I have n sorted lists (5 < n < 300). These lists are quite long (300000+ tuples). Selecting the top k of the individual lists is of course trivial - they are right at the head of the lists.
Example for k = 2:
top2 (L1: [ 'a': 10, 'b': 4, 'c':3 ]) = ['a':10 'b':4] top2 (L2: [ 'c': 5, 'b': 2, 'a':0 ]) = ['c':5 'b':2]
Where it gets more interesting is when I want the combined top k across all the sorted lists.
top2(L1+L2) = ['a':10, 'c':8]
Just combining of the top k of the individual list would not necessarily gives the correct results:
top2(top2(L1)+top2(L2)) = ['a':10, 'b':6]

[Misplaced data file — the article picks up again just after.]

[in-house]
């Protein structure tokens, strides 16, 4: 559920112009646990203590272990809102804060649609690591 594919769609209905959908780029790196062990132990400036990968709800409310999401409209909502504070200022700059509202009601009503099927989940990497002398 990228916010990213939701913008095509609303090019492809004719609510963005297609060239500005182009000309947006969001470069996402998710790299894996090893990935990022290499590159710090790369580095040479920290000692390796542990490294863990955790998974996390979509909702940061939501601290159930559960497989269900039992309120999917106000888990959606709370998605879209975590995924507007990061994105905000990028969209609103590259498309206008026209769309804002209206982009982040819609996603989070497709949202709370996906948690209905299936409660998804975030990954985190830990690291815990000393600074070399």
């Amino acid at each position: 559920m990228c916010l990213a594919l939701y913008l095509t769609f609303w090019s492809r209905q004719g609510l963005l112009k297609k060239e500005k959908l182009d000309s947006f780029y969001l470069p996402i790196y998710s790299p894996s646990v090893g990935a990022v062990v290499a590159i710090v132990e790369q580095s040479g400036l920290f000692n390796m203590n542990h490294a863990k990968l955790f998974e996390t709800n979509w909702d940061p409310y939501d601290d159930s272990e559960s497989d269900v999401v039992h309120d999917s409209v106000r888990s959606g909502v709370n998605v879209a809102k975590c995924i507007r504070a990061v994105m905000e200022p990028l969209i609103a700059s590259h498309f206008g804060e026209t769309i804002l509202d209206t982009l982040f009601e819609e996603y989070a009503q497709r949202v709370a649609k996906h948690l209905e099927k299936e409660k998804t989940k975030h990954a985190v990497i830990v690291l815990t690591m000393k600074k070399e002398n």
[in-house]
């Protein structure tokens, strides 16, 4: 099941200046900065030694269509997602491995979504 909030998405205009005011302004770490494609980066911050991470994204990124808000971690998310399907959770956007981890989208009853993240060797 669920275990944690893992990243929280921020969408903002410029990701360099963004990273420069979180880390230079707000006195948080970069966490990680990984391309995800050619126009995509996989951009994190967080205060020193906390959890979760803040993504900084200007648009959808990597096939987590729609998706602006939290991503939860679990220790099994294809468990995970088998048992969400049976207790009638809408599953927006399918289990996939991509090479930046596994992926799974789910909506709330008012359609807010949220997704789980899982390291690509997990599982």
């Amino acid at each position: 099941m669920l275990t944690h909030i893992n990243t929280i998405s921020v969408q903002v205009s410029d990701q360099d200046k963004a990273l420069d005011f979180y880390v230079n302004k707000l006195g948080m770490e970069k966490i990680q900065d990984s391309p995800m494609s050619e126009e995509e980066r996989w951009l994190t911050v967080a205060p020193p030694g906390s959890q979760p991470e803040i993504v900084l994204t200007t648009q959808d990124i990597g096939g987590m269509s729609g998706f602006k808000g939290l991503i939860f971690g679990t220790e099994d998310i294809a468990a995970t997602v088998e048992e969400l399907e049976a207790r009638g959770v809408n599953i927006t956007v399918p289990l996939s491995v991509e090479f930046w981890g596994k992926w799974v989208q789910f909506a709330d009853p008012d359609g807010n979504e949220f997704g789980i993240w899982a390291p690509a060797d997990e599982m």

The goal is to reduce the required space and keep the sorted lists small.
top2(topX(L1)+topX(L2)) = ['a':10, 'c':8]
The question is whether there is an algorithm to calculate the combined top k having the correct order while cutting off the long tail of the lists at a certain position. And if there is: How does one find the limit X where is is safe to cut?
Note: Correct counts are not important. Only the order is.
top2(magic([L1,L2])) = ['a', 'c']